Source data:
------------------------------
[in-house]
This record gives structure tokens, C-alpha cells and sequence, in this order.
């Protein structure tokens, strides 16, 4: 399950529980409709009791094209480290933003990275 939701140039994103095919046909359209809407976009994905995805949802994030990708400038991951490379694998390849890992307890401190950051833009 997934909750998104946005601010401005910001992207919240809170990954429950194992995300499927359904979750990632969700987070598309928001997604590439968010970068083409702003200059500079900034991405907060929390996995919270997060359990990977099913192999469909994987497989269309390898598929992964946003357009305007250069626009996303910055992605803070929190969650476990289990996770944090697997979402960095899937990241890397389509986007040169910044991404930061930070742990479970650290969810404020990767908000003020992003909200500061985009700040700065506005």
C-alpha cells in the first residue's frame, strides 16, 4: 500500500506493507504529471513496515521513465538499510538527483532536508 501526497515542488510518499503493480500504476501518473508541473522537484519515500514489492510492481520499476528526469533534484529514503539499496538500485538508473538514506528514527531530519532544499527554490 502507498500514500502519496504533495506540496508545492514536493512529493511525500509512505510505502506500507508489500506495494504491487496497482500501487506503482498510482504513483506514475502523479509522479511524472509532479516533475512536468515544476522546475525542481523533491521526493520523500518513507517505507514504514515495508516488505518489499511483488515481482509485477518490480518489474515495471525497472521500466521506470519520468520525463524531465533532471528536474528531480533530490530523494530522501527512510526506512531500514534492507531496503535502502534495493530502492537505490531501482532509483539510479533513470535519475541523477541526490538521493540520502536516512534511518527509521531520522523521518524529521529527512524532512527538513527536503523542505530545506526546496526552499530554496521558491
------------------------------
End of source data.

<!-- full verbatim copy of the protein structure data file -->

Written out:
[in-house]
This record gives structure tokens, C-alpha cells and sequence, in this order.
């Protein structure tokens, strides 16, 4: 399950529980409709009791094209480290933003990275 939701140039994103095919046909359209809407976009994905995805949802994030990708400038991951490379694998390849890992307890401190950051833009 997934909750998104946005601010401005910001992207919240809170990954429950194992995300499927359904979750990632969700987070598309928001997604590439968010970068083409702003200059500079900034991405907060929390996995919270997060359990990977099913192999469909994987497989269309390898598929992964946003357009305007250069626009996303910055992605803070929190969650476990289990996770944090697997979402960095899937990241890397389509986007040169910044991404930061930070742990479970650290969810404020990767908000003020992003909200500061985009700040700065506005």
C-alpha cells in the first residue's frame, strides 16, 4: 500500500506493507504529471513496515521513465538499510538527483532536508 501526497515542488510518499503493480500504476501518473508541473522537484519515500514489492510492481520499476528526469533534484529514503539499496538500485538508473538514506528514527531530519532544499527554490 502507498500514500502519496504533495506540496508545492514536493512529493511525500509512505510505502506500507508489500506495494504491487496497482500501487506503482498510482504513483506514475502523479509522479511524472509532479516533475512536468515544476522546475525542481523533491521526493520523500518513507517505507514504514515495508516488505518489499511483488515481482509485477518490480518489474515495471525497472521500466521506470519520468520525463524531465533532471528536474528531480533530490530523494530522501527512510526506512531500514534492507531496503535502502534495493530502492537505490531501482532509483539510479533513470535519475541523477541526490538521493540520502536516512534511518527509521531520522523521518524529521529527512524532512527538513527536503523542505530545506526546496526552499530554496521558491